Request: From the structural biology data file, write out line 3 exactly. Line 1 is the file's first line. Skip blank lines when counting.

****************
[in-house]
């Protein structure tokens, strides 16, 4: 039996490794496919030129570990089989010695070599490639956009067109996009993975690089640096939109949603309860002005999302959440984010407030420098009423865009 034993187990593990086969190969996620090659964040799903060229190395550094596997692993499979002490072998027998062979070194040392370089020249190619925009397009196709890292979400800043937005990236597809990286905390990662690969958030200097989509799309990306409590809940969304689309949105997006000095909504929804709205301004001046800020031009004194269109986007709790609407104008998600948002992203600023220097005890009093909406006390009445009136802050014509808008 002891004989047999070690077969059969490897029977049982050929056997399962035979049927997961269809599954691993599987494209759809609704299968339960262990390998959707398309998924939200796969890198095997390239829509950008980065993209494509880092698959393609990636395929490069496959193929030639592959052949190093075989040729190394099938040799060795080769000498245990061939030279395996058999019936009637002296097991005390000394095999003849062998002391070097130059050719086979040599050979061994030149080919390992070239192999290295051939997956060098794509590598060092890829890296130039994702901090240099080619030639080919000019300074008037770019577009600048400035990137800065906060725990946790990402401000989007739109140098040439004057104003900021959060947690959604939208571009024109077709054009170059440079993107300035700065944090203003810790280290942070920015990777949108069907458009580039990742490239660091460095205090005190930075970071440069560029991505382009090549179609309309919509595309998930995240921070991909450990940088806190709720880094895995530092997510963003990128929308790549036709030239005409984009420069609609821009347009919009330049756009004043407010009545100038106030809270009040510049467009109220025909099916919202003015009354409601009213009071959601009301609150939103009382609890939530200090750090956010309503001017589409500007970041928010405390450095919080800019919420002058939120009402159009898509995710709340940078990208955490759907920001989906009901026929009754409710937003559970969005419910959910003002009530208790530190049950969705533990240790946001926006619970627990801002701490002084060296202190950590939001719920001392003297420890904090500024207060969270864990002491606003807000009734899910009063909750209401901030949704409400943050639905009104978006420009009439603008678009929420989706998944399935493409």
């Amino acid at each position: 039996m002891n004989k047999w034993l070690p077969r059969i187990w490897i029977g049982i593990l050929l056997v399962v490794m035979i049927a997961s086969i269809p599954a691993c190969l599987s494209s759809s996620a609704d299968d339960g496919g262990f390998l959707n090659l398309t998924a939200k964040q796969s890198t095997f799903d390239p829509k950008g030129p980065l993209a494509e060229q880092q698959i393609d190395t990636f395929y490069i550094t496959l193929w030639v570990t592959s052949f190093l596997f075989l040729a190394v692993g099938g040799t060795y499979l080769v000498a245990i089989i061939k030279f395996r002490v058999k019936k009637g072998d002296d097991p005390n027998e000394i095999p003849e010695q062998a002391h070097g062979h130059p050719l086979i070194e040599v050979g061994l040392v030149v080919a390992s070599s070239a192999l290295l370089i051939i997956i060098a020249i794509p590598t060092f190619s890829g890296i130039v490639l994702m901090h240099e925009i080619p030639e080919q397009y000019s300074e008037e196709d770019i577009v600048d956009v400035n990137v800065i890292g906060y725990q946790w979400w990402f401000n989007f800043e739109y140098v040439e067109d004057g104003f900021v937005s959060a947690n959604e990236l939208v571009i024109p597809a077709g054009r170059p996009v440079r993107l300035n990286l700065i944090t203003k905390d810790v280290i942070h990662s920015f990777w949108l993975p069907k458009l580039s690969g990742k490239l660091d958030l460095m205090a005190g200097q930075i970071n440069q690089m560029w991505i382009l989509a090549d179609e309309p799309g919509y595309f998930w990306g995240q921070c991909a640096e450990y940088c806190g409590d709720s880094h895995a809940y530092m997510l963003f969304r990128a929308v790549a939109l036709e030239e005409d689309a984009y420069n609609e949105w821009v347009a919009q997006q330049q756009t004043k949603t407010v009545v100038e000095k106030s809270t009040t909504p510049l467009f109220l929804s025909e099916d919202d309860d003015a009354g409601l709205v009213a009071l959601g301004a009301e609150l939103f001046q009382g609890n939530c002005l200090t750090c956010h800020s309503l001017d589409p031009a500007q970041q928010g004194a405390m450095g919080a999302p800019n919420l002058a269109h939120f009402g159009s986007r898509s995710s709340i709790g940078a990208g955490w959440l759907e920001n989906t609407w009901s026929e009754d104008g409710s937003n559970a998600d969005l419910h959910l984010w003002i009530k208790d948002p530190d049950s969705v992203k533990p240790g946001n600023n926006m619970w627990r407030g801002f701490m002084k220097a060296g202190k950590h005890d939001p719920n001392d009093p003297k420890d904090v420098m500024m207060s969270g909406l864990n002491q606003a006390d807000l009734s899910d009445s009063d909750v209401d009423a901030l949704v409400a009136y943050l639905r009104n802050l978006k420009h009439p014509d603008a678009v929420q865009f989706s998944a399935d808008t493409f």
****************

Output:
């Amino acid at each position: 039996m002891n004989k047999w034993l070690p077969r059969i187990w490897i029977g049982i593990l050929l056997v399962v490794m035979i049927a997961s086969i269809p599954a691993c190969l599987s494209s759809s996620a609704d299968d339960g496919g262990f390998l959707n090659l398309t998924a939200k964040q796969s890198t095997f799903d390239p829509k950008g030129p980065l993209a494509e060229q880092q698959i393609d190395t990636f395929y490069i550094t496959l193929w030639v570990t592959s052949f190093l596997f075989l040729a190394v692993g099938g040799t060795y499979l080769v000498a245990i089989i061939k030279f395996r002490v058999k019936k009637g072998d002296d097991p005390n027998e000394i095999p003849e010695q062998a002391h070097g062979h130059p050719l086979i070194e040599v050979g061994l040392v030149v080919a390992s070599s070239a192999l290295l370089i051939i997956i060098a020249i794509p590598t060092f190619s890829g890296i130039v490639l994702m901090h240099e925009i080619p030639e080919q397009y000019s300074e008037e196709d770019i577009v600048d956009v400035n990137v800065i890292g906060y725990q946790w979400w990402f401000n989007f800043e739109y140098v040439e067109d004057g104003f900021v937005s959060a947690n959604e990236l939208v571009i024109p597809a077709g054009r170059p996009v440079r993107l300035n990286l700065i944090t203003k905390d810790v280290i942070h990662s920015f990777w949108l993975p069907k458009l580039s690969g990742k490239l660091d958030l460095m205090a005190g200097q930075i970071n440069q690089m560029w991505i382009l989509a090549d179609e309309p799309g919509y595309f998930w990306g995240q921070c991909a640096e450990y940088c806190g409590d709720s880094h895995a809940y530092m997510l963003f969304r990128a929308v790549a939109l036709e030239e005409d689309a984009y420069n609609e949105w821009v347009a919009q997006q330049q756009t004043k949603t407010v009545v100038e000095k106030s809270t009040t909504p510049l467009f109220l929804s025909e099916d919202d309860d003015a009354g409601l709205v009213a009071l959601g301004a009301e609150l939103f001046q009382g609890n939530c002005l200090t750090c956010h800020s309503l001017d589409p031009a500007q970041q928010g004194a405390m450095g919080a999302p800019n919420l002058a269109h939120f009402g159009s986007r898509s995710s709340i709790g940078a990208g955490w959440l759907e920001n989906t609407w009901s026929e009754d104008g409710s937003n559970a998600d969005l419910h959910l984010w003002i009530k208790d948002p530190d049950s969705v992203k533990p240790g946001n600023n926006m619970w627990r407030g801002f701490m002084k220097a060296g202190k950590h005890d939001p719920n001392d009093p003297k420890d904090v420098m500024m207060s969270g909406l864990n002491q606003a006390d807000l009734s899910d009445s009063d909750v209401d009423a901030l949704v409400a009136y943050l639905r009104n802050l978006k420009h009439p014509d603008a678009v929420q865009f989706s998944a399935d808008t493409f």